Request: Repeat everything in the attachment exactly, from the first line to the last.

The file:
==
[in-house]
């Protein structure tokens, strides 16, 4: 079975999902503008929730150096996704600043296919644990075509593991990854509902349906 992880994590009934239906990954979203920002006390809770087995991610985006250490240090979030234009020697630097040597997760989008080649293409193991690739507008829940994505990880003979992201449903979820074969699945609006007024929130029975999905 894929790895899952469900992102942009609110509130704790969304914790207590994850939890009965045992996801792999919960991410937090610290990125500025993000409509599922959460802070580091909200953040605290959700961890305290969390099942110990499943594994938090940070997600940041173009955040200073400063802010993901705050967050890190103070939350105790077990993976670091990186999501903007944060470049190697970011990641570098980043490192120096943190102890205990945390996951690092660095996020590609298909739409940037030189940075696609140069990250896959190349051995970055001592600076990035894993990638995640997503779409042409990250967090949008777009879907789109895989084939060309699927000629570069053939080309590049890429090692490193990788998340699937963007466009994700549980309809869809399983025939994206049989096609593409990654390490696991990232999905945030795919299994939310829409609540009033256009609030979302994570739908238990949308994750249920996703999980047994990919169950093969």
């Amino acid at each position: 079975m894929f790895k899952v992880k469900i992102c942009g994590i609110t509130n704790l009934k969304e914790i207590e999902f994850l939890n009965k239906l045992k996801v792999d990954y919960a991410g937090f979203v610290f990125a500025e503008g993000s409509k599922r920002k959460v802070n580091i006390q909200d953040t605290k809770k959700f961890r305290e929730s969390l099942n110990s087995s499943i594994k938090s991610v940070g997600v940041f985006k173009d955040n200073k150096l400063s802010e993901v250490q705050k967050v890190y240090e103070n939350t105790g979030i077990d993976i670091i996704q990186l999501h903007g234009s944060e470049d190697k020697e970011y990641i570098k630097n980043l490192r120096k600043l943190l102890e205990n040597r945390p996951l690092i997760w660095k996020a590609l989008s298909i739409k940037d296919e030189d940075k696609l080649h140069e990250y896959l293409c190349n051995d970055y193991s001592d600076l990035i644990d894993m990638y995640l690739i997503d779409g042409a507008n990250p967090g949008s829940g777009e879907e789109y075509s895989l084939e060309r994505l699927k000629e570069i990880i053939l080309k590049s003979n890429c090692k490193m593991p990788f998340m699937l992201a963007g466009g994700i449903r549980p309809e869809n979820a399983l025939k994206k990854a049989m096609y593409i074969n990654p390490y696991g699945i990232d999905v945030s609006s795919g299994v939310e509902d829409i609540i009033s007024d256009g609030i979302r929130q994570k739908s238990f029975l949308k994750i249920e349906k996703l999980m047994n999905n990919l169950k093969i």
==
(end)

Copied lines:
[in-house]
């Protein structure tokens, strides 16, 4: 079975999902503008929730150096996704600043296919644990075509593991990854509902349906 992880994590009934239906990954979203920002006390809770087995991610985006250490240090979030234009020697630097040597997760989008080649293409193991690739507008829940994505990880003979992201449903979820074969699945609006007024929130029975999905 894929790895899952469900992102942009609110509130704790969304914790207590994850939890009965045992996801792999919960991410937090610290990125500025993000409509599922959460802070580091909200953040605290959700961890305290969390099942110990499943594994938090940070997600940041173009955040200073400063802010993901705050967050890190103070939350105790077990993976670091990186999501903007944060470049190697970011990641570098980043490192120096943190102890205990945390996951690092660095996020590609298909739409940037030189940075696609140069990250896959190349051995970055001592600076990035894993990638995640997503779409042409990250967090949008777009879907789109895989084939060309699927000629570069053939080309590049890429090692490193990788998340699937963007466009994700549980309809869809399983025939994206049989096609593409990654390490696991990232999905945030795919299994939310829409609540009033256009609030979302994570739908238990949308994750249920996703999980047994990919169950093969």
């Amino acid at each position: 079975m894929f790895k899952v992880k469900i992102c942009g994590i609110t509130n704790l009934k969304e914790i207590e999902f994850l939890n009965k239906l045992k996801v792999d990954y919960a991410g937090f979203v610290f990125a500025e503008g993000s409509k599922r920002k959460v802070n580091i006390q909200d953040t605290k809770k959700f961890r305290e929730s969390l099942n110990s087995s499943i594994k938090s991610v940070g997600v940041f985006k173009d955040n200073k150096l400063s802010e993901v250490q705050k967050v890190y240090e103070n939350t105790g979030i077990d993976i670091i996704q990186l999501h903007g234009s944060e470049d190697k020697e970011y990641i570098k630097n980043l490192r120096k600043l943190l102890e205990n040597r945390p996951l690092i997760w660095k996020a590609l989008s298909i739409k940037d296919e030189d940075k696609l080649h140069e990250y896959l293409c190349n051995d970055y193991s001592d600076l990035i644990d894993m990638y995640l690739i997503d779409g042409a507008n990250p967090g949008s829940g777009e879907e789109y075509s895989l084939e060309r994505l699927k000629e570069i990880i053939l080309k590049s003979n890429c090692k490193m593991p990788f998340m699937l992201a963007g466009g994700i449903r549980p309809e869809n979820a399983l025939k994206k990854a049989m096609y593409i074969n990654p390490y696991g699945i990232d999905v945030s609006s795919g299994v939310e509902d829409i609540i009033s007024d256009g609030i979302r929130q994570k739908s238990f029975l949308k994750i249920e349906k996703l999980m047994n999905n990919l169950k093969i």